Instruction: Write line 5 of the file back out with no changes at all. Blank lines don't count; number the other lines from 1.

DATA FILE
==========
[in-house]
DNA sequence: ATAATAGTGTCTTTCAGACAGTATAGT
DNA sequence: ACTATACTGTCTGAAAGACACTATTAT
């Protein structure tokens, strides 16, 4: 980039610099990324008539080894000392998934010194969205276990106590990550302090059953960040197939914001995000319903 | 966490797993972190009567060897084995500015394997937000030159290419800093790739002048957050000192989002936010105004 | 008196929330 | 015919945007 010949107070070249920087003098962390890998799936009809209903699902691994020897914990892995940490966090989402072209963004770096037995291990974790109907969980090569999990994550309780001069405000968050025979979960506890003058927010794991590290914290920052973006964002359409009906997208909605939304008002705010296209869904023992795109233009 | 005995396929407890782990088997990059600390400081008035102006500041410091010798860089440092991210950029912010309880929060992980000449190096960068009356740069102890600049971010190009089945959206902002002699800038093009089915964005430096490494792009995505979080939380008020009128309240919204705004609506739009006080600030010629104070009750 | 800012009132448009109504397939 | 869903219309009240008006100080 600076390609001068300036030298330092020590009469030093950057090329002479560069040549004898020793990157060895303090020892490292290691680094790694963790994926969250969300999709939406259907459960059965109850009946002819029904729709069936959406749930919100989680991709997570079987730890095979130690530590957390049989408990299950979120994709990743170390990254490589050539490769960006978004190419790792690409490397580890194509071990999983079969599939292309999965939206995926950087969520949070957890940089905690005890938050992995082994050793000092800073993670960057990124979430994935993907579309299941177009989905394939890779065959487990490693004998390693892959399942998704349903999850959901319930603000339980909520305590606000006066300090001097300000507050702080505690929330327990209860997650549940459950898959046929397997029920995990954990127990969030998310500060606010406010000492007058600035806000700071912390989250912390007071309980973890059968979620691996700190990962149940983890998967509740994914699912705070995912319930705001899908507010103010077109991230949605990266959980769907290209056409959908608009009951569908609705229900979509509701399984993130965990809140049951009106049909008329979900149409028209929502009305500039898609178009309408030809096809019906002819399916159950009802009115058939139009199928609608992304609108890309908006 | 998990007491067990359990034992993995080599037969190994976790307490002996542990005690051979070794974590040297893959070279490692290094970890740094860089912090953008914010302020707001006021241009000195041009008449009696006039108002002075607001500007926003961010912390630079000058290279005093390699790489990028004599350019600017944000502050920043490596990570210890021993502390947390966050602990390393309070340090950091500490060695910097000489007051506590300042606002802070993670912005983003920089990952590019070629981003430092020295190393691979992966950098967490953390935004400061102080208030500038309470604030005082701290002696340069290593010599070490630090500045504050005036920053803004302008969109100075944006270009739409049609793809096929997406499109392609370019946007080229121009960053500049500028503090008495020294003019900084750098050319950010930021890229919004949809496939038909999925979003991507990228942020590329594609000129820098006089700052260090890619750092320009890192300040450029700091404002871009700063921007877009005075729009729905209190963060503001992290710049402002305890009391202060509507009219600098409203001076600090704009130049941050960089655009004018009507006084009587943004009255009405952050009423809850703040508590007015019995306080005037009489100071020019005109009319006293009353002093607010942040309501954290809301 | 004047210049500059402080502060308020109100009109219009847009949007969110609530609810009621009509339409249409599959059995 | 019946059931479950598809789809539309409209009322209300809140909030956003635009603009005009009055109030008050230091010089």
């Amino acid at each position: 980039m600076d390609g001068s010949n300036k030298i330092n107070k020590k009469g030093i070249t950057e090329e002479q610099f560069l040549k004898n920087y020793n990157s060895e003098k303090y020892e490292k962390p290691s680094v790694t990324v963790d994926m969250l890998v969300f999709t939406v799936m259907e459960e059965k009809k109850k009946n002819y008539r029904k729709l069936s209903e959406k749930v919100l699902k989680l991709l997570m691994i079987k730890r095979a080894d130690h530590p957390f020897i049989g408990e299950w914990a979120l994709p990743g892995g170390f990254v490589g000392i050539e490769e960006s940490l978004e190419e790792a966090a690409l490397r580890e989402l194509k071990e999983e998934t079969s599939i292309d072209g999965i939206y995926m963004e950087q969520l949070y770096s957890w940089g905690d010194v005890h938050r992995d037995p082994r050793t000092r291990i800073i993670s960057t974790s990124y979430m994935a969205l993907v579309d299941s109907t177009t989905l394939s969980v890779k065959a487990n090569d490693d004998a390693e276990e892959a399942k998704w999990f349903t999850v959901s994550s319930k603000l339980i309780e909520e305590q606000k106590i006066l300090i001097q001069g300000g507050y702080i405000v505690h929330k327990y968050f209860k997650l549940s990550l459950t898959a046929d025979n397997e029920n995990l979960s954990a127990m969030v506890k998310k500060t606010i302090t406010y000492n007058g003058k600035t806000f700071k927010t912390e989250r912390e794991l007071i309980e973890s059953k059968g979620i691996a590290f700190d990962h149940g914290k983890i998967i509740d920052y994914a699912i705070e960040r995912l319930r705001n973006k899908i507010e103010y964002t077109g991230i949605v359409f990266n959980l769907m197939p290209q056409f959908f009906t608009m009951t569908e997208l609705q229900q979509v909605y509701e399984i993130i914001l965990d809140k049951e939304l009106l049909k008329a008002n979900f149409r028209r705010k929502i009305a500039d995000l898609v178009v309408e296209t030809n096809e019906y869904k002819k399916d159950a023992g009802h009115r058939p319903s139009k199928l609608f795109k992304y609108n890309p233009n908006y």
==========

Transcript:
């Amino acid at each position: 980039m600076d390609g001068s010949n300036k030298i330092n107070k020590k009469g030093i070249t950057e090329e002479q610099f560069l040549k004898n920087y020793n990157s060895e003098k303090y020892e490292k962390p290691s680094v790694t990324v963790d994926m969250l890998v969300f999709t939406v799936m259907e459960e059965k009809k109850k009946n002819y008539r029904k729709l069936s209903e959406k749930v919100l699902k989680l991709l997570m691994i079987k730890r095979a080894d130690h530590p957390f020897i049989g408990e299950w914990a979120l994709p990743g892995g170390f990254v490589g000392i050539e490769e960006s940490l978004e190419e790792a966090a690409l490397r580890e989402l194509k071990e999983e998934t079969s599939i292309d072209g999965i939206y995926m963004e950087q969520l949070y770096s957890w940089g905690d010194v005890h938050r992995d037995p082994r050793t000092r291990i800073i993670s960057t974790s990124y979430m994935a969205l993907v579309d299941s109907t177009t989905l394939s969980v890779k065959a487990n090569d490693d004998a390693e276990e892959a399942k998704w999990f349903t999850v959901s994550s319930k603000l339980i309780e909520e305590q606000k106590i006066l300090i001097q001069g300000g507050y702080i405000v505690h929330k327990y968050f209860k997650l549940s990550l459950t898959a046929d025979n397997e029920n995990l979960s954990a127990m969030v506890k998310k500060t606010i302090t406010y000492n007058g003058k600035t806000f700071k927010t912390e989250r912390e794991l007071i309980e973890s059953k059968g979620i691996a590290f700190d990962h149940g914290k983890i998967i509740d920052y994914a699912i705070e960040r995912l319930r705001n973006k899908i507010e103010y964002t077109g991230i949605v359409f990266n959980l769907m197939p290209q056409f959908f009906t608009m009951t569908e997208l609705q229900q979509v909605y509701e399984i993130i914001l965990d809140k049951e939304l009106l049909k008329a008002n979900f149409r028209r705010k929502i009305a500039d995000l898609v178009v309408e296209t030809n096809e019906y869904k002819k399916d159950a023992g009802h009115r058939p319903s139009k199928l609608f795109k992304y609108n890309p233009n908006y």